Researchers reveal initial findings on complex organic matter’s decomposition
This is the first conclusion made during the course of joint research aimed at understanding the way in which hardened vegetable remains and other complex organic compounds undergo the decomposition processes. Such efforts will help us better understand the carbon cycle in nature and might also be useful in studying global warming.
«Very often, water reservoirs accumulate decomposition-resistant organic matter — hardened vegetable remains and humus. The test studies showed that this matter by itself undergoes only very slow decomposition, nevertheless, it disappears somewhere without settling at the bottom. Before, many researchers presumed that the decomposition of organic matter was accelerated by the presence of zooplankton in water which act as a primer, an easy and fast meal for microorganisms which lack the energy to synthesize enzymes for the decomposition of more complex substances. However, our studies so far have not validated this hypothesis on the primer meal,» said Olesya Kolamkova the study’s author and SFU engineer-researcher.
During the first stage of experiments, scientists reconstructed four types of water micro-ecosystems. The first group was supplemented by humin (a mixture of degradable-resistant organic substances) and dead zooplankton (microscopic daphnia crustaceans), the second — only by dead daphnia, the third — only by humin substances. For a period of two weeks, the researchers observed the process of complex organic matter decomposing in order to evaluate the effect of the presence of dead zooplankton on the rate of decomposition.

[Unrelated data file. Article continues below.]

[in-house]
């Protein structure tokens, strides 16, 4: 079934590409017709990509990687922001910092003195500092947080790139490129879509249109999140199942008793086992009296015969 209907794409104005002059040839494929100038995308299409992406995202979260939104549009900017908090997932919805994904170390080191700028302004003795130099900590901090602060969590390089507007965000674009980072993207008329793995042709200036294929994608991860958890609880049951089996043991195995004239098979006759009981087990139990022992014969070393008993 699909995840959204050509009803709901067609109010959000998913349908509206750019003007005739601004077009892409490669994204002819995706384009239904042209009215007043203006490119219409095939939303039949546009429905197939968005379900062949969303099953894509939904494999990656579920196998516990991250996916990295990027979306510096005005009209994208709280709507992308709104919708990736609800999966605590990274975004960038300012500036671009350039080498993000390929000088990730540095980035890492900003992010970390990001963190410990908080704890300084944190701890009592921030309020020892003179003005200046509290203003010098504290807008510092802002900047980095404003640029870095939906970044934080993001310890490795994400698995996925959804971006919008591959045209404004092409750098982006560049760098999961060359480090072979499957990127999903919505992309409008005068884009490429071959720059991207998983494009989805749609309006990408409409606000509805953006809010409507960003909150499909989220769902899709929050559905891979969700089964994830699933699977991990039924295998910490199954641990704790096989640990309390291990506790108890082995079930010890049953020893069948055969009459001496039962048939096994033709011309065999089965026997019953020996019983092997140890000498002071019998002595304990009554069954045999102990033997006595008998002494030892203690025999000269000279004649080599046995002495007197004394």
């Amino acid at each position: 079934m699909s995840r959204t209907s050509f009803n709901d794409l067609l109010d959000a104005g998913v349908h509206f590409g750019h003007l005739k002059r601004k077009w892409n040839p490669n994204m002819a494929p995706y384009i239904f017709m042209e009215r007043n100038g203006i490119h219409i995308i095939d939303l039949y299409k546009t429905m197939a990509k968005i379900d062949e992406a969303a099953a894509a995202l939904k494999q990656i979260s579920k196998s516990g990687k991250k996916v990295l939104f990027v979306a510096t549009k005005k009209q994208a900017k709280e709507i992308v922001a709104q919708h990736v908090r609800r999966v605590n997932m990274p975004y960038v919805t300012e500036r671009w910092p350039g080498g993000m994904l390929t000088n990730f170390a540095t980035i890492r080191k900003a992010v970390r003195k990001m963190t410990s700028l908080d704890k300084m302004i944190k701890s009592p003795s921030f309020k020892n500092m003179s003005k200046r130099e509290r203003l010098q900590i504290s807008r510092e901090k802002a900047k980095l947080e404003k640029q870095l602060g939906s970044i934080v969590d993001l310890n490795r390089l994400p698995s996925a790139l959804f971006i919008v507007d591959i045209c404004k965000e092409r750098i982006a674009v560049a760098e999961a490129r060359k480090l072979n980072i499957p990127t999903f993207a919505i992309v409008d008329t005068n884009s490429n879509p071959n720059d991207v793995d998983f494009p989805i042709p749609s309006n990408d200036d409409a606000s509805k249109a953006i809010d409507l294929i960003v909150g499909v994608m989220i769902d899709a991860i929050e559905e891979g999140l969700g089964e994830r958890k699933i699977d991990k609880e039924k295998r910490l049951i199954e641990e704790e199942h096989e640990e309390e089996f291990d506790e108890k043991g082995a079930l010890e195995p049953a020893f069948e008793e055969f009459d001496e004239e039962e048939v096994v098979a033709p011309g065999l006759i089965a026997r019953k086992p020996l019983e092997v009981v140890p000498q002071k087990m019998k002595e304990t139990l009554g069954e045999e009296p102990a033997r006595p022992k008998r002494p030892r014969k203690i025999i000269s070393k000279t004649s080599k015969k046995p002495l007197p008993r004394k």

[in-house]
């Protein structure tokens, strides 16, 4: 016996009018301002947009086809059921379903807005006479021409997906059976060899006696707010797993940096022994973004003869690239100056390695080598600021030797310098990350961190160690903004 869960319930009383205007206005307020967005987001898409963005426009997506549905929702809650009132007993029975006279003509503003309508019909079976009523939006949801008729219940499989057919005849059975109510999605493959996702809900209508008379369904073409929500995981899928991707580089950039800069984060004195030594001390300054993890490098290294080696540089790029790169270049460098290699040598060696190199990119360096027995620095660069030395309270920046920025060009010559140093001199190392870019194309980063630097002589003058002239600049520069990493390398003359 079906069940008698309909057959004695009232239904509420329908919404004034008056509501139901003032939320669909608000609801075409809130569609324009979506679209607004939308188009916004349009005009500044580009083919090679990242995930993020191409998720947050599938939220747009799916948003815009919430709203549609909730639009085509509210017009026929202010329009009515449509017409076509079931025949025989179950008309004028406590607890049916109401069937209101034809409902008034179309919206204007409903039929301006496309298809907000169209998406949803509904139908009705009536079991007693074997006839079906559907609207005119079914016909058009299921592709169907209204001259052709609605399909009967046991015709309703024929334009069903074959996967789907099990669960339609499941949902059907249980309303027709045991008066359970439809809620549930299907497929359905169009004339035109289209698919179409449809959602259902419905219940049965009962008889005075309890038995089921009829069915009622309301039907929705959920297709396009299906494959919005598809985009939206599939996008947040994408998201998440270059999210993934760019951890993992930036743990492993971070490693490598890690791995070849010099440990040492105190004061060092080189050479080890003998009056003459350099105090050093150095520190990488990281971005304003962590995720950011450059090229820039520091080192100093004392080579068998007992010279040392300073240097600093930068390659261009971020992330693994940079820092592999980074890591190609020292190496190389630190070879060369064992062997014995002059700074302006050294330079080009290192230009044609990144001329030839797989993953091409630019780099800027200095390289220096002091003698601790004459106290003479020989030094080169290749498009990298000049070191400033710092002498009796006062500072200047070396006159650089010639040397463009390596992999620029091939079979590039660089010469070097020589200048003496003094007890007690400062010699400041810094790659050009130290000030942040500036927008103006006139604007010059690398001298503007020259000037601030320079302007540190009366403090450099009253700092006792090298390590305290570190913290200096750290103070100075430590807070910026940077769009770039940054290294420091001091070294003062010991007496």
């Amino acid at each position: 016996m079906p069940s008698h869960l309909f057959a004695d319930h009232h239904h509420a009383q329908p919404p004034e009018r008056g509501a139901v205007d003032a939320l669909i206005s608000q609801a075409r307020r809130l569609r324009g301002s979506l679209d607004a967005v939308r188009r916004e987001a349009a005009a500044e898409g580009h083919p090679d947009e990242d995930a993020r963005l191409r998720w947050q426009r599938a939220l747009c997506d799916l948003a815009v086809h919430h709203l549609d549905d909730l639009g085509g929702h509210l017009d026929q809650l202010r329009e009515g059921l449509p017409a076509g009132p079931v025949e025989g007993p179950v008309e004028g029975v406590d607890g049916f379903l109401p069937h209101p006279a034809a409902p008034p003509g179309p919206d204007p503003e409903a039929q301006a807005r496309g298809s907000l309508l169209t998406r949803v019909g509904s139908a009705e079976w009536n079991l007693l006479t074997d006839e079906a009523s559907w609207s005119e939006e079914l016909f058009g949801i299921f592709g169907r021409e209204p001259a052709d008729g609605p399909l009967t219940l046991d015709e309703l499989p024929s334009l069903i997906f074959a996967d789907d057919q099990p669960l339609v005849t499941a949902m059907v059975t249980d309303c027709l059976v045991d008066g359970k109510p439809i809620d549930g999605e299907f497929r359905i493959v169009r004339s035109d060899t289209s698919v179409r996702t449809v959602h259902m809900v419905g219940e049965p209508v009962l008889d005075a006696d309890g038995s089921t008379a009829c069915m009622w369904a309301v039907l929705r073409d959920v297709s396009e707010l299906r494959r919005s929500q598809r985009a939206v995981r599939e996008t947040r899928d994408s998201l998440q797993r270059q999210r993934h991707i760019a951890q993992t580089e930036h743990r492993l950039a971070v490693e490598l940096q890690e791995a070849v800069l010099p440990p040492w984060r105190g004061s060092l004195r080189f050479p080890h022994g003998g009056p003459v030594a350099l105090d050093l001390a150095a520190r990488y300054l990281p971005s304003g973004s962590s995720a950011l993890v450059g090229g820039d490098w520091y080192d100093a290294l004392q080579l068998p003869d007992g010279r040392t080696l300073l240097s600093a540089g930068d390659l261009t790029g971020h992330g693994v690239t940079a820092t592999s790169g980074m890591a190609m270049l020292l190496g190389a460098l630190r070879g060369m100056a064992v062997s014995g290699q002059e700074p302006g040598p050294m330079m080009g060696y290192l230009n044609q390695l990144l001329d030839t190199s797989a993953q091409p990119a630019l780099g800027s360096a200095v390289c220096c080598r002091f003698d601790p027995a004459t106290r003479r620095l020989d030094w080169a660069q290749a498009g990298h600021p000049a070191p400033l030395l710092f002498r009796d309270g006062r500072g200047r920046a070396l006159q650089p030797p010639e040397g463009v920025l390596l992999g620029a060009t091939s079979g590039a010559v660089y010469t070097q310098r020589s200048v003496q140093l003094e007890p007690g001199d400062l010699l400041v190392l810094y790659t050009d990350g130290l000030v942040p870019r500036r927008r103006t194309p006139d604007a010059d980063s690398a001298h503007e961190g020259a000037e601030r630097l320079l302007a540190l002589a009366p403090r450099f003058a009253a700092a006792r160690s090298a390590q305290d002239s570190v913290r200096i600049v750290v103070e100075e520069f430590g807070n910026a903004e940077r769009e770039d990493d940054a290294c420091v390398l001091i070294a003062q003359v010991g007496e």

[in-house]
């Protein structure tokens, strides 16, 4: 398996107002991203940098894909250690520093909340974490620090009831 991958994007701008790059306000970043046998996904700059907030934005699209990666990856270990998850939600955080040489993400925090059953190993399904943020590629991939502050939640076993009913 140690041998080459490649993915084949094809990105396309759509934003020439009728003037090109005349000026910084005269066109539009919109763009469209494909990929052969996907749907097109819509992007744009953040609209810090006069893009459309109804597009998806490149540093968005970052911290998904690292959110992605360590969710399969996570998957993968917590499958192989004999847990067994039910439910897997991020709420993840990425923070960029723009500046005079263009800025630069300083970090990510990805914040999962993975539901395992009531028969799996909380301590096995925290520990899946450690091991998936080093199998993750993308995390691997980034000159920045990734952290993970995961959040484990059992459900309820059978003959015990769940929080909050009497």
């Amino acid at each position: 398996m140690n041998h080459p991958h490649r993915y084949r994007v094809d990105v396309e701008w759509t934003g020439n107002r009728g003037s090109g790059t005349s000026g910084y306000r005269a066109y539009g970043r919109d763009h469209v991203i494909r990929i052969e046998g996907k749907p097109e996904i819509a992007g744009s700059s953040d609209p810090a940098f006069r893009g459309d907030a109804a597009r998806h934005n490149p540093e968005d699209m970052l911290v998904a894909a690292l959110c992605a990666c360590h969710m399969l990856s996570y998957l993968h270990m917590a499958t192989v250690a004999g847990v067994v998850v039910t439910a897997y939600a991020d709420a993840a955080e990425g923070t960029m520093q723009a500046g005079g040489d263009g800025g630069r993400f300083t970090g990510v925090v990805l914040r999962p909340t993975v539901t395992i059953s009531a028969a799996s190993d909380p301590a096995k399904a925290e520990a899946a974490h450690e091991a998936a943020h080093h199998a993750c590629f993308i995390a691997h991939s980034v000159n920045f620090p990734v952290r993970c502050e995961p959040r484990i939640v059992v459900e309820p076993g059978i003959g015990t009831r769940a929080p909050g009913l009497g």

As a result of the experiments, the researchers did not find any pronounced impact on the primer meal. However, some differences in the composition of the bacterial community of microecosystems were revealed. As various types of bacteria specialize in consuming different substances, this finding might assist in revealing conditions in which complex organic matter decomposes. At present, the researchers are in the process of composing a paper on the study’s results and plan to initiate the second part of the experiment where the ecosystems will be supplemented with microscopic fungus, which is known to interact with bacteria and therefore is supposed to play an important role in the whole decomposition process.
If the scientists understand how tonnes of durable matter washed out from different soil to the water reservoirs disappear, the account of carbon dioxide in nature will become more precise which is important not only for aquatic ecology but also for studying climate change. The experimental part of the work is being held at the Leibniz Institute of Freshwater Ecology and Inland Fisheries (Stechlin, Germany) within the framework of the joint research program «Mikhail Lomonosov» supported by the Ministry of Education and Science of Russian Federation and DAAD (the German Academic Exchange Service).